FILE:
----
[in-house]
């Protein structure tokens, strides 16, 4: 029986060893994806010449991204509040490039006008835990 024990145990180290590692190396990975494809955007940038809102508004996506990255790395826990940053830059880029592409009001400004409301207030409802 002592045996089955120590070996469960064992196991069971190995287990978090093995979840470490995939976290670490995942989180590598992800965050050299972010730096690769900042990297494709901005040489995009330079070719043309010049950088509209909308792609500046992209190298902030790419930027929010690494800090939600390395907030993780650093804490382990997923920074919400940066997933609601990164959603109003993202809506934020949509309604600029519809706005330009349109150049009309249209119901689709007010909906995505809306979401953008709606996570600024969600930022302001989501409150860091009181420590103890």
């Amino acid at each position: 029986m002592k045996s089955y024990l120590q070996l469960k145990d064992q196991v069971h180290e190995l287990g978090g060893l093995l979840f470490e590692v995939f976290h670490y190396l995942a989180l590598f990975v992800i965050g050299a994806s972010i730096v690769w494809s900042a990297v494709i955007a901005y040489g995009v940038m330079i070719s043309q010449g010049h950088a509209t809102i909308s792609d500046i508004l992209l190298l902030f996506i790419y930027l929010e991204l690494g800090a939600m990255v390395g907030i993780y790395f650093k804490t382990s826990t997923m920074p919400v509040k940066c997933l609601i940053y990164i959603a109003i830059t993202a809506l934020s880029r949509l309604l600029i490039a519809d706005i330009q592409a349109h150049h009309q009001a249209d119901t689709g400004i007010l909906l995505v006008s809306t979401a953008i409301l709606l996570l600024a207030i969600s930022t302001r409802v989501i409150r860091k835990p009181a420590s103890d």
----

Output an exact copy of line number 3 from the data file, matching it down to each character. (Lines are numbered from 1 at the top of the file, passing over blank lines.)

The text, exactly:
């Amino acid at each position: 029986m002592k045996s089955y024990l120590q070996l469960k145990d064992q196991v069971h180290e190995l287990g978090g060893l093995l979840f470490e590692v995939f976290h670490y190396l995942a989180l590598f990975v992800i965050g050299a994806s972010i730096v690769w494809s900042a990297v494709i955007a901005y040489g995009v940038m330079i070719s043309q010449g010049h950088a509209t809102i909308s792609d500046i508004l992209l190298l902030f996506i790419y930027l929010e991204l690494g800090a939600m990255v390395g907030i993780y790395f650093k804490t382990s826990t997923m920074p919400v509040k940066c997933l609601i940053y990164i959603a109003i830059t993202a809506l934020s880029r949509l309604l600029i490039a519809d706005i330009q592409a349109h150049h009309q009001a249209d119901t689709g400004i007010l909906l995505v006008s809306t979401a953008i409301l709606l996570l600024a207030i969600s930022t302001r409802v989501i409150r860091k835990p009181a420590s103890d």